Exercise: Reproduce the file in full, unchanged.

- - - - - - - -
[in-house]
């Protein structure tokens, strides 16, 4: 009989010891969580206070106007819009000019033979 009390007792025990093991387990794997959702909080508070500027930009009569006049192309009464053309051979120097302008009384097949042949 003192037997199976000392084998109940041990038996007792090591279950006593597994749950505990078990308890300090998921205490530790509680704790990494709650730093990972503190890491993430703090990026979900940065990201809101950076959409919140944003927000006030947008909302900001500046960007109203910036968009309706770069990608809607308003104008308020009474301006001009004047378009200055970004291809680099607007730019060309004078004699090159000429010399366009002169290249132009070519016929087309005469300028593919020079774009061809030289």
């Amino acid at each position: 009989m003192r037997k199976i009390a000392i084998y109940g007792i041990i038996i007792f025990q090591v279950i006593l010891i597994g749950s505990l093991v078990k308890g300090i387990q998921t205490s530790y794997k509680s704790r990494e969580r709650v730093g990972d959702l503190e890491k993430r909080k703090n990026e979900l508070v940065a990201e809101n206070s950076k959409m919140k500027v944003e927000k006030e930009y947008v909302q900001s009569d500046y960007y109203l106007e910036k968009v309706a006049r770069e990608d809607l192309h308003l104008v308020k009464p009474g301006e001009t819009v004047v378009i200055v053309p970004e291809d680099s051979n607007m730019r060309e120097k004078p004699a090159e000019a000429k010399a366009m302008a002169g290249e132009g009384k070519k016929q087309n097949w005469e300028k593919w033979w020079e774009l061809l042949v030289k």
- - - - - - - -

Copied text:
[in-house]
């Protein structure tokens, strides 16, 4: 009989010891969580206070106007819009000019033979 009390007792025990093991387990794997959702909080508070500027930009009569006049192309009464053309051979120097302008009384097949042949 003192037997199976000392084998109940041990038996007792090591279950006593597994749950505990078990308890300090998921205490530790509680704790990494709650730093990972503190890491993430703090990026979900940065990201809101950076959409919140944003927000006030947008909302900001500046960007109203910036968009309706770069990608809607308003104008308020009474301006001009004047378009200055970004291809680099607007730019060309004078004699090159000429010399366009002169290249132009070519016929087309005469300028593919020079774009061809030289």
């Amino acid at each position: 009989m003192r037997k199976i009390a000392i084998y109940g007792i041990i038996i007792f025990q090591v279950i006593l010891i597994g749950s505990l093991v078990k308890g300090i387990q998921t205490s530790y794997k509680s704790r990494e969580r709650v730093g990972d959702l503190e890491k993430r909080k703090n990026e979900l508070v940065a990201e809101n206070s950076k959409m919140k500027v944003e927000k006030e930009y947008v909302q900001s009569d500046y960007y109203l106007e910036k968009v309706a006049r770069e990608d809607l192309h308003l104008v308020k009464p009474g301006e001009t819009v004047v378009i200055v053309p970004e291809d680099s051979n607007m730019r060309e120097k004078p004699a090159e000019a000429k010399a366009m302008a002169g290249e132009g009384k070519k016929q087309n097949w005469e300028k593919w033979w020079e774009l061809l042949v030289k």